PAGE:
Linking Classical Music History with Modern Life

The Masterworks of Music course begins with the concept that a performance of a piece of music depends not only on the quality of the music but also on the skill of the performer(s). The way that musicians draw sound from an instrument or voice, as well as the physical characteristics of the instruments themselves, contribute significantly to the performance. A few well-chosen newspaper articles and reviews help students to see these issues as current ones in the musical world (Poole, 1999; Alberge, 1999). The difficulty of identifying an instrument maker's work, the possibility of hoaxes, and a recent review of a local performance that discusses the performers' skill in relation to their Stradivarius instruments form the foundation for students to reflect on their own family's musical experience.

An online group activity called "Is there a Strad in your attic?" functions as an icebreaker for the class as well as a way of talking about a family link with music history. After students read the reviews and newspaper articles, I invite them to post an online message about whether there are any antique or valuable instruments in their family and whether any family members are or have been musicians. Fran?ɬßois Giraud's 1998 film The Red Violin, which demonstrates what a long "life" an instrument can have in the hands of its owners, lingers in the memory of many students and often plays a role in this discussion.

Every semester the "Strad-in-your-attic" discussion has yielded fascinating stories about musical instruments that grandparents played or that have passed down from generation to generation, including a wonderful variety of pianos, organs, accordions, and violins, as well as a few references to Chinese or other non-Western instruments. As students get to know each other in this way, they also connect with the living history of musical instruments. For example, a student in my class recently described an old organ that still sits in her parents' home. It was made by the Thomas Organ & Piano Company in Woodstock, Ontario, probably during the 1920s. By her account, the instrument is beautifully ornate with very dark wood, but her family knows nothing else about it. After locating more information on the Web about Thomas organs through the Reed Organ Society, Inc., I was able to post some information for the class about Edward G. Thomas's founding of the organ factory in 1875 and its production of portable reed organs. Connecting this historical information with an instrument that belongs to one of the students provided an opportunity to connect classical music traditions with local history, and to invite students to visit nearby Wellington County Museum to see some examples of late 19th- and early 20th-century musical instruments from the local region.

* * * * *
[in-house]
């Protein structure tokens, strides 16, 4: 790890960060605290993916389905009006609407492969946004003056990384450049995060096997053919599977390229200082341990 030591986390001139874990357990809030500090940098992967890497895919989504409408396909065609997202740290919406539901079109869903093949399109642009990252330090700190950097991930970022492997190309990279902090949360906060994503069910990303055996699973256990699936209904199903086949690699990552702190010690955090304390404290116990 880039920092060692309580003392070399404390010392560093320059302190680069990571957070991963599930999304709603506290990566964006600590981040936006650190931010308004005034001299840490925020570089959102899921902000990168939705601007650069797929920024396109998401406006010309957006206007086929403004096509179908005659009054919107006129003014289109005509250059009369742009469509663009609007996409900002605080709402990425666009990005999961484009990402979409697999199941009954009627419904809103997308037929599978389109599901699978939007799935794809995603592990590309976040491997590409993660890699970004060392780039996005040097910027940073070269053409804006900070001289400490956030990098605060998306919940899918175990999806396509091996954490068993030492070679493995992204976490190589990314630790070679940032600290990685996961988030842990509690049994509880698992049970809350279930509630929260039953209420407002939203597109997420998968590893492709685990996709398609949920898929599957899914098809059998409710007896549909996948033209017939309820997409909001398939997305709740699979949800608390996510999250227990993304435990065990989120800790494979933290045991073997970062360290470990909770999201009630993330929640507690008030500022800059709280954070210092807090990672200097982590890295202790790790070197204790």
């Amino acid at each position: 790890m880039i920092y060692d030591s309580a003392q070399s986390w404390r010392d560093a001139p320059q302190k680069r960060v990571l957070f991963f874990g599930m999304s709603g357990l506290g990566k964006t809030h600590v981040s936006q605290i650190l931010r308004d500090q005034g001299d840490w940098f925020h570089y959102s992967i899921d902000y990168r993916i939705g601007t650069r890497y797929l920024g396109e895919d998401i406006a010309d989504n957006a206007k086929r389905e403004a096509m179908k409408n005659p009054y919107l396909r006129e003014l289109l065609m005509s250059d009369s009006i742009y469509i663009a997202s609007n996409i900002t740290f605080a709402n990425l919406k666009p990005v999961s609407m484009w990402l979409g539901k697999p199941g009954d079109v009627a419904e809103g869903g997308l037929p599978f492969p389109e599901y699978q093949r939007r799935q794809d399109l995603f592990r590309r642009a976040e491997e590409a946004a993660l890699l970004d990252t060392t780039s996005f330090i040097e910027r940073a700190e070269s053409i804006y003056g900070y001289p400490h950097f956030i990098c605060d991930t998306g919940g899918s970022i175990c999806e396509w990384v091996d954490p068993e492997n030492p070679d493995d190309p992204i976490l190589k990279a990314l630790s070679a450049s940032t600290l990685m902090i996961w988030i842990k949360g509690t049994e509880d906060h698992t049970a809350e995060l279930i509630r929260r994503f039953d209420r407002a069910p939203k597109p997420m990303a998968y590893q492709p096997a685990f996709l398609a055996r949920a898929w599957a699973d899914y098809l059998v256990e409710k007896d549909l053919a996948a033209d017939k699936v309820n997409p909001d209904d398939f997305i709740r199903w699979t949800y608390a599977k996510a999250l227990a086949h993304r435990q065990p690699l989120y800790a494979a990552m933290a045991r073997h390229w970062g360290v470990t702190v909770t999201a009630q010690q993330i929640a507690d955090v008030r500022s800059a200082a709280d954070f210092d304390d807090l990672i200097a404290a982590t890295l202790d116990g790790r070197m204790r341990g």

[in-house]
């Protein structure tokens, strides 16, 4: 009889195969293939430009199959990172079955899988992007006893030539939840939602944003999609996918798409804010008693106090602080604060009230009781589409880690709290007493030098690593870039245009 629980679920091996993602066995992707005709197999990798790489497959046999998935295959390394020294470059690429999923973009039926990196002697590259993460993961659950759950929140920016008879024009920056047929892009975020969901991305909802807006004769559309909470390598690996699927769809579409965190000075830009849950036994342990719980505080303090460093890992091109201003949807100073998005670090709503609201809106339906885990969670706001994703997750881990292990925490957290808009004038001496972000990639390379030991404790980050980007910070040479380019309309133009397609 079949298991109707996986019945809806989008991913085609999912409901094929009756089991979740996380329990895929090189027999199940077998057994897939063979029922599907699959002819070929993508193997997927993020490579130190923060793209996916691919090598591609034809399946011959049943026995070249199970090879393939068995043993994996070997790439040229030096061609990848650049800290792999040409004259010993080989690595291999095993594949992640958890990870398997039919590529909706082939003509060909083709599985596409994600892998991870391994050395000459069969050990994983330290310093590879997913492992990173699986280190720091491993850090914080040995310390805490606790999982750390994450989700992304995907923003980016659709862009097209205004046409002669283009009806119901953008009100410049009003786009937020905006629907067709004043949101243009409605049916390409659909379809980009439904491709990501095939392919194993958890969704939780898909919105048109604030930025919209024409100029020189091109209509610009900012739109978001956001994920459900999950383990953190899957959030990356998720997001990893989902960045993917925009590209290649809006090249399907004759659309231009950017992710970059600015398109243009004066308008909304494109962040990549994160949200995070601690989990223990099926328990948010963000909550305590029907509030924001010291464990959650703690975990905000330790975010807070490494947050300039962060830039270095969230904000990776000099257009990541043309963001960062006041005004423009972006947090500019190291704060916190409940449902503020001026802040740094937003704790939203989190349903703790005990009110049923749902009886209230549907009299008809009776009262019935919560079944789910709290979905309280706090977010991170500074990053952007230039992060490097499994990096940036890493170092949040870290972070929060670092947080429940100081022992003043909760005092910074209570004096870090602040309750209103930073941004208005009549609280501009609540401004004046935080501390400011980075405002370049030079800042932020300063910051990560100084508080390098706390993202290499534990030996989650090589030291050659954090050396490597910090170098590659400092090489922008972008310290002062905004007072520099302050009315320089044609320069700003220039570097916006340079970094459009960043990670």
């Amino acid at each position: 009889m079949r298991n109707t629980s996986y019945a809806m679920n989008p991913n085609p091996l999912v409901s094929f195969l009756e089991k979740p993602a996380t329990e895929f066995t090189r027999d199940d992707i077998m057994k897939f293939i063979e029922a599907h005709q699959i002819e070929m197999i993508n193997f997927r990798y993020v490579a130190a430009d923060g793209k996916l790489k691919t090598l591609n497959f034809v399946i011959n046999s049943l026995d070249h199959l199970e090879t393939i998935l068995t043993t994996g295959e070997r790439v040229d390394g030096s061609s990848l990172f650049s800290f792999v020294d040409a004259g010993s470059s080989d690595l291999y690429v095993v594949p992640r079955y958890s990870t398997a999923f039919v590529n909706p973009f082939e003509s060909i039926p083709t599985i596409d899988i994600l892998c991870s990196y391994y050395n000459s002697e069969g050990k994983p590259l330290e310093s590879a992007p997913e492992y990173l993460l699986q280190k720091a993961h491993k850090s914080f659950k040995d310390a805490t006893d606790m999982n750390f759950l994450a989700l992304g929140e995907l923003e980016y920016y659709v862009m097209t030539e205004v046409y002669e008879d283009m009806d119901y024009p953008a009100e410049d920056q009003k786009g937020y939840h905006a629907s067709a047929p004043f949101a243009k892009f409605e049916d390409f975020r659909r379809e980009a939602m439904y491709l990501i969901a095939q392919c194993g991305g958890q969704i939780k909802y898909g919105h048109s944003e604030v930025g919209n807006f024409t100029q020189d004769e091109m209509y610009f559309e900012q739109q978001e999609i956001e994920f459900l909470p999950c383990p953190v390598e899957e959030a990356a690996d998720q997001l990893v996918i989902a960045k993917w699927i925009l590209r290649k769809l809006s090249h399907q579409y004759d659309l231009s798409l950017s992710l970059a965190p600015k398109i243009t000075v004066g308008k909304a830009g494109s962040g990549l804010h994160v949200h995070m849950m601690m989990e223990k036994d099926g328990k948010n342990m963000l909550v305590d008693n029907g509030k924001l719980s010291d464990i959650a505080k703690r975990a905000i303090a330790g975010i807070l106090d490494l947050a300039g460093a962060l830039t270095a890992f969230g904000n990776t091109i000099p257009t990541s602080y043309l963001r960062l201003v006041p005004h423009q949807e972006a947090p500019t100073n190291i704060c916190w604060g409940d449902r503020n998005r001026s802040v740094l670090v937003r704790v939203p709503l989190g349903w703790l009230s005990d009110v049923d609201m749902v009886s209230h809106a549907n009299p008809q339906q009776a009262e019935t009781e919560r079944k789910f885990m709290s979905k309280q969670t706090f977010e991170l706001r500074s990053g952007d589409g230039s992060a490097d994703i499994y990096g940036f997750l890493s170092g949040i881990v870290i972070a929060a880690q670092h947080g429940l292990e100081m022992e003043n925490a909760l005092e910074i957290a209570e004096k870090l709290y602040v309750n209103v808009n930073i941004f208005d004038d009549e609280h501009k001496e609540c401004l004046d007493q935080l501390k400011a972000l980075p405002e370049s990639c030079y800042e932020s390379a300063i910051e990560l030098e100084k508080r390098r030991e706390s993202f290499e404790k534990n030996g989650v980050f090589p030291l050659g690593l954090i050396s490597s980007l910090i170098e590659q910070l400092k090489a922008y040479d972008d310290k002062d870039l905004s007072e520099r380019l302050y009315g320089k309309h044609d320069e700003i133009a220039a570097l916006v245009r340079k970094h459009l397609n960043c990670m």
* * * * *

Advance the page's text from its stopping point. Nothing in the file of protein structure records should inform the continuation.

The sense of community that students develop after this exercise is encouraging, and it makes their group work later in the course more enjoyable and effective. After this exercise, another student in the class contributed the result of his research by giving more information to the class about Antonio Stradivari (1644-1737). A Stradivari Web site that the Division of Cultural History at the Smithsonian Institution created has an excellent biographical reference section, pictures of violins, links to other violin makers, and information on the authentication and appraisal of violins. Having a student explain why he selected the site and what it contributes to the class discussion sparks student interest much more than if I had asked the class to consult the site myself. It also allows them to participate actively as they learn from each other and follow their own curiosity generated from the stories told by their classmates.

Amadeus and the Issue of Historical Accuracy

A second activity that has generated thoughtful discussion from students focuses on Milos Forman's 1984 film Amadeus. After students view the video on their own (by renting it from a local store), I divide them into groups of four to six members and invite them to discuss issues that the film raises. Essays by three musicologists, A. Peter Brown (1992), Paul Henry Lang (1977), and Ross W. Duffin (1999), point out some of the film's historical inaccuracies and raise the larger issue of whether historical accuracy is necessary in films. Having identified ways in which these three authors' opinions differ, each group of students discusses and formulates its answer to the general question, "Is our appreciation of Mozart's music changed by the film Amadeus? Why or why not?" As they continue the discussion online for several days, I ask students to comment on whether the film raises historical awareness of other personalities who are less well known than Mozart, and, by the end of the week, I ask them to write a short essay expressing the consensus of their group.